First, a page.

Most consumers have heard about the 3R’s—reuse, recycle and reduce.
But in an article for the online resource Care2 Make a Difference, Erica Sofrina, a feng-shui and green-design specialist, teacher, speaker, and author, listed 5Rs as she offered tips for “creating a zero-waste home.”
Actually, she got the ideas from Bea and Scott Johnson of Mill Valley, California, whose major lifestyle changes enabled them to produce the equivalent of a quart jar of waste per month for a family of four.
Bea, in a magazine article, offered ways an average person could move closer to zero waste. The suggestions boiled down to the 3Rs, plus two. In addition to reduce, reuse and recycle, she added “refuse” and “rot.”
Bea outlined the rules, thus: Refuse what you do not need. Reduce what you do need. Reuse by using reusables. Recycle what you cannot refuse, reduce or reuse. Rot (compost) the rest.
What can you “refuse”? Junk mail, for one, which wastes resources and time. Bea suggested registering to receive less at dmachoice.org, optoutprescreen.com and catalogchoice.org. You can also turn down freebies from conferences, fairs and parties, like free pens, unless you need them.
Reduce by donating what you do not need. Reduce shopping trips and stick to your shopping list. As Sofrina said, “The less you bring home, the less waste you’ll have to deal with.”
Reuse by choosing reusables like handkerchiefs, refillable bottles, cloth napkins, etc. instead of disposables. This will also mean savings. You already know about bringing reusable shopping bags, especially now that a growing number of local governments are banning the use of plastic. Incidentally, remember to bring something where you can put wet items like fish, chicken, etc. so you do not mess up your shopping bag.
Sofrina said recycling should be a last resort—after you have refused, reused and reduced. Try to buy secondhand as much as possible. She said “if you must buy new, choose glass, metal or cardboard. Avoid plastic (which) often ends up in the landfill (or worse yet, the ocean).”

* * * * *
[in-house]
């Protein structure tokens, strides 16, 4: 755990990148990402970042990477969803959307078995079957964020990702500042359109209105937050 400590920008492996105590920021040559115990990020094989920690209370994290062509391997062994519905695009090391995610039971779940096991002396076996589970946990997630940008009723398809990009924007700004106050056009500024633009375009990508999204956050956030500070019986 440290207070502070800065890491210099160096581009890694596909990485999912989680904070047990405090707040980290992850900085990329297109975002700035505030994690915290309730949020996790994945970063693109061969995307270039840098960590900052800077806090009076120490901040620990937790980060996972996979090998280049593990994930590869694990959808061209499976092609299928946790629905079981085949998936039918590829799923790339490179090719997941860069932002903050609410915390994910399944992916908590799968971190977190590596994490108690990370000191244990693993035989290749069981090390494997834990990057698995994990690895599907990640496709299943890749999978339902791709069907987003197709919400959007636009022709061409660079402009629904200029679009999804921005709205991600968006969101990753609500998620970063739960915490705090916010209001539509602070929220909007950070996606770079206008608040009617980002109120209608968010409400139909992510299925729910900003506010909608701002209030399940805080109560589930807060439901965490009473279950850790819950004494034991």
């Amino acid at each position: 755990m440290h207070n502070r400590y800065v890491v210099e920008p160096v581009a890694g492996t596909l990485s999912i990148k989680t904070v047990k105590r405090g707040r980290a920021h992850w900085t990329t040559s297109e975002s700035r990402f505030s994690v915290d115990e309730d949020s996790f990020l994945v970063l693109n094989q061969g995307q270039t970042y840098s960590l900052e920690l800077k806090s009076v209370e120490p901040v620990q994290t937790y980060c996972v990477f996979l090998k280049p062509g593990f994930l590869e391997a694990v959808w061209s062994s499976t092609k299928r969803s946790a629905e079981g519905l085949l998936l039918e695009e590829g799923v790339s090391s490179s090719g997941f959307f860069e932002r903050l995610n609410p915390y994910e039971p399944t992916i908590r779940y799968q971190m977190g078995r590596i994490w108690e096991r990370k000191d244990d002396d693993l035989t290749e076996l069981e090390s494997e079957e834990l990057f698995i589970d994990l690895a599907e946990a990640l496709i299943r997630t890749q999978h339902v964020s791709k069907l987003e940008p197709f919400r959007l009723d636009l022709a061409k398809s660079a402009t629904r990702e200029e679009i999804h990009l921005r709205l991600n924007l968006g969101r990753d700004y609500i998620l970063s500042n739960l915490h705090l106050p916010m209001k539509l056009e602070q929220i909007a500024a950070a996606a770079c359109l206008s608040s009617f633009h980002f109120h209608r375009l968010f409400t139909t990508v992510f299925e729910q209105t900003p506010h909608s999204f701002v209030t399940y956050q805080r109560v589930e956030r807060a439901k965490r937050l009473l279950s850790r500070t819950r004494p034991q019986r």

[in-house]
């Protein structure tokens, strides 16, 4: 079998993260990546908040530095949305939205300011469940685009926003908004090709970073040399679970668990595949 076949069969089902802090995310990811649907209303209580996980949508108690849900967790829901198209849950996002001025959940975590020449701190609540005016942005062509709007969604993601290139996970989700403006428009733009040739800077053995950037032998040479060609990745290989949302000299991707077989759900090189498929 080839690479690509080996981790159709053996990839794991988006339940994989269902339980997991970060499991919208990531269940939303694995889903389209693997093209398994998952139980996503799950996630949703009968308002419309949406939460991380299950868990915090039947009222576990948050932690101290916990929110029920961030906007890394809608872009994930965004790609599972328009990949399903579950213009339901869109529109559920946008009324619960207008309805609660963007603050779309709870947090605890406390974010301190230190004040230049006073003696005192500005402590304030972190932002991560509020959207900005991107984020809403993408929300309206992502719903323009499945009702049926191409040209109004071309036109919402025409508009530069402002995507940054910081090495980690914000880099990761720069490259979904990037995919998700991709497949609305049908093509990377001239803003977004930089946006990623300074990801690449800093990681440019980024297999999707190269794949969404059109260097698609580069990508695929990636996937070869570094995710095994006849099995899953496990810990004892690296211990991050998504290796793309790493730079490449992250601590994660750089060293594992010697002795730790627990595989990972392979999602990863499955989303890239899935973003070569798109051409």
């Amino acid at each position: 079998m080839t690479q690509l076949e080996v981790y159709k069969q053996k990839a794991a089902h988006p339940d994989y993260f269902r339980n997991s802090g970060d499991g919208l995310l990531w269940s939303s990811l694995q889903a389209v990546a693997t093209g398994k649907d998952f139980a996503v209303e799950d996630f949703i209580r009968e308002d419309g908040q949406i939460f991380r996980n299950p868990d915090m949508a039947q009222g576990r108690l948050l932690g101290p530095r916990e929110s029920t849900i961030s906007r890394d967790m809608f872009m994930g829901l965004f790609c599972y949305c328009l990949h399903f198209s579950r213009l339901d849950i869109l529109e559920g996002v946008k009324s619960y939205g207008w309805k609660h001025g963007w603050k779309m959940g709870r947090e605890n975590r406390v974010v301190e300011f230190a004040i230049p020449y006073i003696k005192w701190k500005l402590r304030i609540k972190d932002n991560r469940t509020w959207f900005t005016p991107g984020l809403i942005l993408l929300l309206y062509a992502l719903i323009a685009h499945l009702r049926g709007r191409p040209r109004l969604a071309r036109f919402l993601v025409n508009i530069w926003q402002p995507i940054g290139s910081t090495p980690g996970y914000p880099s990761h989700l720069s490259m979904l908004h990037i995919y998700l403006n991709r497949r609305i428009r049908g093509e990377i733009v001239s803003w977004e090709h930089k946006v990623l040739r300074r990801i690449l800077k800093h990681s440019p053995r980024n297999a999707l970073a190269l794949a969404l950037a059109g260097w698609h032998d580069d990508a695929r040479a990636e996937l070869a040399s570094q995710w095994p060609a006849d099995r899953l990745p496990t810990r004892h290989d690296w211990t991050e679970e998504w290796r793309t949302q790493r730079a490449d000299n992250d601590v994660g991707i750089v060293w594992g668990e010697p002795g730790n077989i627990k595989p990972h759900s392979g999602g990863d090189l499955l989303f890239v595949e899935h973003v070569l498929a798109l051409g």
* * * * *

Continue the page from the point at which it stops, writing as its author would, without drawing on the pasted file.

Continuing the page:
To rot or compost, she said you should find a system that would work for your home and learn what it would “digest.” She added, “Turn your home kitchen trash can into one large compost receptacle.”
Break time for mommy
Surf Fabric Conditioner is complementing the release of its new line of products, the Surf Aromatherapy Fabric Conditioner, with the Me O’clock ni Mommy campaign that aims to encourage women, particularly mothers, to remember to take a break. As we all know, women often forget to take time off from the many chores they have to do, especially if they have to handle both a career and a household.
Aside from reaching out to mothers on Facebook, the campaign will also feature the Surf Aromatherapy Fabric Conditioner Spa Time Bus, which will go around Metro Manila to provide massages and free manicures and pedicures. Participating women can also win rejuvenating getaways through a photo contest. (Visit www.facebook.com/SurfPhilippines.)
The new Surf Aromatherapy Fabric Conditioner is designed to make laundry less of an unpleasant chore and more of a stress-relieving exercise. It has essential oils that are reputed to have therapeutic benefits. Relaxing has tuberose oil and patchouli, Energizing has tuberose oil while Purifying has orange oils.
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